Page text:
It's hard to think that the slave trade exists today. But it does. It exists in the form of human trafficking.
"I think Americans would be shocked to find out that there is slavery in America today," says David Blood, director of NGO Winrock International in Moldova. "There is trafficking. It does happen. It happens in our own cities. Americans who have no idea have probably met young women who have been trafficked."
The U.S. government estimates between 600,000 and 800,000 people are being trafficked each year from 127 countries. Moldova is one of them and has been identified as the source of much of Europe's human trafficking.
Most often, the victims are women and children headed to the Middle East and other European countries. They often become slaves forced into the sex trade.
What is human trafficking? According to Blood, it is, ''the forced exploitation of individuals, forced to work. When you talk about the work being forced, it's not necessarily physical force, it could be through threats or violence, threats of reprisals against the individual who has been trafficked providing sexual or other services.
"It could be through threats or reprisals against their family," he adds. "It's very typical scenario when a young woman is told that, 'We know where you're from, we know where you live, we know where your parents are, and we will kill them. If you try to run away, if you don't service this client, if you don't have sex with these 10 men today, then we will harm or we will kill you or your family.'"
Some say trafficking has reached epidemic proportions, that it's a $42.5 billion illegal industry for the traffickers, so the rewards are high.
In the tiny poor country of Moldova, in the furthest corner of Eastern Europe, the average salary for a Moldovan is less than $100 a month. In the villages it's even less. It's no surprise that many girls dream of a better future. But these dreams can turn into nightmares.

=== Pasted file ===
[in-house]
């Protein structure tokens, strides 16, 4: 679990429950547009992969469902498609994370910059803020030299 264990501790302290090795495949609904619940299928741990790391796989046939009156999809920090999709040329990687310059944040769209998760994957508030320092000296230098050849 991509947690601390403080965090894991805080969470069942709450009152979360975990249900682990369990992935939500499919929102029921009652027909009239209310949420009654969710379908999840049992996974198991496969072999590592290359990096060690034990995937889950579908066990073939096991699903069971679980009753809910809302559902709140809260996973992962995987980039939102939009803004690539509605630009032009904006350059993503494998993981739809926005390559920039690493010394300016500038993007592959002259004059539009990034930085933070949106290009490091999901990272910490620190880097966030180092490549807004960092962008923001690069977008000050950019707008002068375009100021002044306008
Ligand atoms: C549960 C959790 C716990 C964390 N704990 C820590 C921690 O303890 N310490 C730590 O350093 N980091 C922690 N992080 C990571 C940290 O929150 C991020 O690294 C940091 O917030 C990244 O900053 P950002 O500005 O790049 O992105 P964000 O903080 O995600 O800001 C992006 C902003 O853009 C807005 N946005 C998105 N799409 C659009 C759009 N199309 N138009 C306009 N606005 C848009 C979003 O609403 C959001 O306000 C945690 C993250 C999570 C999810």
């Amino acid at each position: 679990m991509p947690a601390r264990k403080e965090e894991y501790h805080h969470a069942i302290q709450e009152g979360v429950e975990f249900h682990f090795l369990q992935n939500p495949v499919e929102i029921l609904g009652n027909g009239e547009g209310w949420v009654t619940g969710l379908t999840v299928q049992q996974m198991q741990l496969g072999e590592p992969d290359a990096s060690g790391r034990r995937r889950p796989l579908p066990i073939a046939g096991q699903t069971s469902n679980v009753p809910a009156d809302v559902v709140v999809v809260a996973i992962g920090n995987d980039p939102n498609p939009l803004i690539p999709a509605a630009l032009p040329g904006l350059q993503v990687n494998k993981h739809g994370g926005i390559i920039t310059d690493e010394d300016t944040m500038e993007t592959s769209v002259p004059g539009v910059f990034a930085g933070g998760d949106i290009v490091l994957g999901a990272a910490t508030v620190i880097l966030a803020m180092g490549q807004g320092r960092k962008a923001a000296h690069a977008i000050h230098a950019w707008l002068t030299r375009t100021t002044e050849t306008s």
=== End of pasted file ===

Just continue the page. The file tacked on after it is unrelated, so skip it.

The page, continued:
Nadia is a victim. When ABC News filmed her, she didn't want her face shown. Four years ago, she left her home in search of better opportunities. Instead, she was lured into a trap by a criminal gang that held against her will. Nadia became a slave.
"I was taken to a house where I was told I had to become a prostitute," she says. "I didn't want to do it. I was only 14 years old."
Her story is like other victims'. Nadia said her captives beat her until her jaw was broken. But she didn't dare to leave, even as her profits were taken, because of threats against her family.
"I was sold several times," she said. "I was living in a basement. There was always a huge line of clients and I couldn't service them all."
Nadia was lucky; a young client took pity on her and helped her escape. She now is staying in a shelter for trafficked victims where she can get psychological care and a temporary place to stay.
Most victims can't return home. Because of the stigma attached to prostitution, many are rejected by their families. More than 90 percent of them need medical and psychological treatment for insomnia, nightmares and suicide attempts.
As many as 5,000 Moldovan women are duped into slavery each year. Twenty five percent of Moldova's four million population travel overseas in search of better wages.